fashionindustryarchive.com
    Vogue Editorial April 1994 - Naomi Campbell, Cindy Crawford, Claudia Schiffer, Bridget Hall, Beverly Peele, Reese Witherspoon, Halle Berry, Linda Evangelista, Paulina Porizkova & More by Steven Meisel - 4/2/1994
  • Comfortable Stylish Diesel Jogg Jeans for Fall/Winter 2013 [PHOTOS]
    globalfashionreport.com
    popular denim label diesel has added a hybrid into the denim family, jogg jeans, which is a mix of jersey and denim for a comfortable and fashionable style.
  • Celebrity news for Feb. 10, 2015
    msn.com
    Celebrity news for Feb. 10, 2015
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    fotki.yandex.ru
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  • Sexy couple
    500px.com
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    fotki.yandex.ru
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  • Яндекс.Фотки
    fotki.yandex.ru
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  • CARTIER WINTERTALE Kayture
    kayture.com
    This year couldn't have started better... Within only a couple of weeks, I feel like I have gotten to know you
  • Ali Michael Her Boyfriend Pose in Urban Outfitters’ Valentine’s Day Shoot
    fashiongonerogue.com
    With Valentine’s Day just around the corner, Urban Outfitters enlists models and real life couple Ali Michael and Marcel Castenmiller. The pair is a loving sight as they hang out listening to old vinyl records, drink hot cocoa and even share romantic kisses. The boyfriend and girlfriend also show off some pretty cool Valentine’s gift ideas including jewelry, mugs, tech accessories and of course—clothing. Check out more of...
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    design-milk.com
    Prints of famous house and apartment floor plans, giving the TV viewer a new perspective on the homes in which our cherished characters reside.
  • Blank Canvas Architect Marco Vido Starts Over
    interiordesign.net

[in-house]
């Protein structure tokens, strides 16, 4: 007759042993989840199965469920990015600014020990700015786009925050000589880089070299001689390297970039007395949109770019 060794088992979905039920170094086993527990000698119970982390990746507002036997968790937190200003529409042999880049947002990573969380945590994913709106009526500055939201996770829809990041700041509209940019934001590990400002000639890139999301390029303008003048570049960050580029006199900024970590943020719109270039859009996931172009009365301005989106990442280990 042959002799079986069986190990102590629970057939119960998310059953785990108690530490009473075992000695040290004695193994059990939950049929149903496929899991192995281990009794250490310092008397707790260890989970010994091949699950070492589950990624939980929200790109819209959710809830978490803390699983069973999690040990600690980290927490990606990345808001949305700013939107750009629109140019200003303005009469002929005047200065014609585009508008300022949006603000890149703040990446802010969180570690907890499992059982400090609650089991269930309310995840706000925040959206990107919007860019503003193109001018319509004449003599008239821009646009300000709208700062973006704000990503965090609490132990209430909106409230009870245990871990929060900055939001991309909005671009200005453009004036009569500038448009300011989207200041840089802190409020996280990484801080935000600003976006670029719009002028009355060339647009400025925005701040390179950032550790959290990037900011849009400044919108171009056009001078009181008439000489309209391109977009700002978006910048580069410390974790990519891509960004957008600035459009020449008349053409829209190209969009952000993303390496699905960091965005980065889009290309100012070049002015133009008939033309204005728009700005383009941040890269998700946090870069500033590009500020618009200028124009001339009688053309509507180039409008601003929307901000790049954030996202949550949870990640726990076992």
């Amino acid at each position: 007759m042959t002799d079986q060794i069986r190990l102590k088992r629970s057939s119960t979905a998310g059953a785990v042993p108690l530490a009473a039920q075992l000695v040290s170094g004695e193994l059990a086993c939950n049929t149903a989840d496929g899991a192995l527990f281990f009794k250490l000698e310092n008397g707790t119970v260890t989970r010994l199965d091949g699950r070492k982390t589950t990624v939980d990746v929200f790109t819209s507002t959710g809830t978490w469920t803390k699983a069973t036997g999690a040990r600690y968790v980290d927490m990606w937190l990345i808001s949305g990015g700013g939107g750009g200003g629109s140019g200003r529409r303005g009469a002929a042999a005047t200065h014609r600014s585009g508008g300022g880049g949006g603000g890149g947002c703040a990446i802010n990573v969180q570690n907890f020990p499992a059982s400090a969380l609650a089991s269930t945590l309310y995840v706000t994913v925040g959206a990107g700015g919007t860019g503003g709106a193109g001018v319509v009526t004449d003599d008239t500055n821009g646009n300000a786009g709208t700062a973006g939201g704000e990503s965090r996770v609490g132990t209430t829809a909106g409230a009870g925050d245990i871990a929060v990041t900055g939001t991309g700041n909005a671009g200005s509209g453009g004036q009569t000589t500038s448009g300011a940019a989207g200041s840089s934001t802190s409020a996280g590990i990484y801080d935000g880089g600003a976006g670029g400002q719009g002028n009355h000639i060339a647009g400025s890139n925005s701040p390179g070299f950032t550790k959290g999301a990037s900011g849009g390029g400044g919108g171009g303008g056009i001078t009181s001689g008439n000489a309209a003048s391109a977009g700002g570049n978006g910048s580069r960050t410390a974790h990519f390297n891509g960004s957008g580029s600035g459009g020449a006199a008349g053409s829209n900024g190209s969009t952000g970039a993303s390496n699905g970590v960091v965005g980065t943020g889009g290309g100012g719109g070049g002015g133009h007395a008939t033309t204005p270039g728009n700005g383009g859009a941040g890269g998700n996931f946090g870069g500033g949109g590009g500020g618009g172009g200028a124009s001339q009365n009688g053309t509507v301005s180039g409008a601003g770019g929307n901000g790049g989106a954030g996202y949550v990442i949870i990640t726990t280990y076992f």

It was a momentous decision. Basta. For Marco Vido, who’d earned his architecture degree from the Politecnico di Milano in 1985 and went on to practice for 25 years in Milan and his native Como, including a stint collaborating with Studio Daniel Libeskind, the time eventually came to explore a new passion, painting. “I bet myself that I could do something else,” he says. “Architecture is a beautiful thing, but it’s always for a client. With painting, the client is me.” Vido still devotes approximately one day a week to his namesake firm, but he paints almost full-time. “Every day, I feel more alive,” he says. His themes, rendered always in the abstract, are vast: architecture, archaeology, mythology, jewelry, florals and seeds, freedom for Tibet, drought in Africa. There are also haunting crucifixions, despite the fact, he remarks, “I’m not religious.” Working in oil, acrylic, varnish, black bitumen, or graphite, on canvas or paper, he makes many of the pigments by hand. His art studio is part of the Como loft where he lives with his two teenage children. No, it’s not lakeside with proximity to the exquisite Grand Hotel a Villa Feltrinelli or George Clooney’s spread. The location is near an abandoned railway, bearing witness to a piece of local history, and the space, 2,900 square feet in a 1920’s textile factory, was completely empty when Vido arrived on the scene. He was overjoyed. “It’s difficult to find this type of loft in Italy. Most of them are cut up into little rooms,” he says. “This is like New York.” Intrigued by the churchlike proportions, a nave culminating in a half-transept where the two bedrooms now are, he was quasi-fanatical about preserving the industrial quality. Walls spattered with the tints used for textiles resemble faded frescoes. “They show the flavor of those who worked here before,” he comments. Exposed concrete beams are original. So are the iron-framed casement windows, immense enough to let in the vast quantities of light fundamental to an artist—the winter winds, too. “The drafts are original,” he jokes. His major interventions were but three. One was to install dark-stained oak floorboards. Another is a skinny sandstone platform that serves as his studio. The last is an assemblage of plasterboard volumes, painted black or gray, that contain bathing facilities and storage while articulating the division between the public area and the bedrooms. Plasterboard was chosen for its lightweight quality. “I think of the volumes as Anselm Kiefer sculptures,” Vido says, referring to a particular site-specific installation in an airplane hangar in Milan. “Yes, this is minimalism, and minimalism can be cold,” he continues. His own interpretation aimed for considerably more warmth—“domestic minimalism,” as he calls it. “Space. Air. To breathe. To dance.” He piles books on the floor and displays mementos on the windowsills. Though there are no doors anywhere, even the bathing area, the various function zones nevertheless possess an intimacy. Furnishings are either big-name designs, with international acclaim, or custom. The master bedroom’s platform bed and side tables are by Patricia Urquiola, while the living area’s surfboard cocktail table is Charles and Ray Eames. Made in 1960, it once belonged to Vido’s father, similarly an architect and a painter. “I’ve loved it since childhood,” he says. The black sofa accom-panying the table is Paolo Piva’s. Vido rarely stretches out on it, however. That’s because, if he’s not at the easel, he’s working at the computer that sits on the studio’s long custom desktop in marine-grade plywood—shared with the children when they’re doing homework. For the kitchen, he designed another long table, in chestnut, that partners beautifully with Hans Wegner’s black-lacquered chairs. Antipasti, pastas, and secondi are prepared at the stainless-steel island. In continuous flux is the selection of artwork, as pieces depart for group and solo shows. The exception is Barca Nera, representing Odysseus’s ship seen from the bottom of the sea—and consequenently permantly affixed to th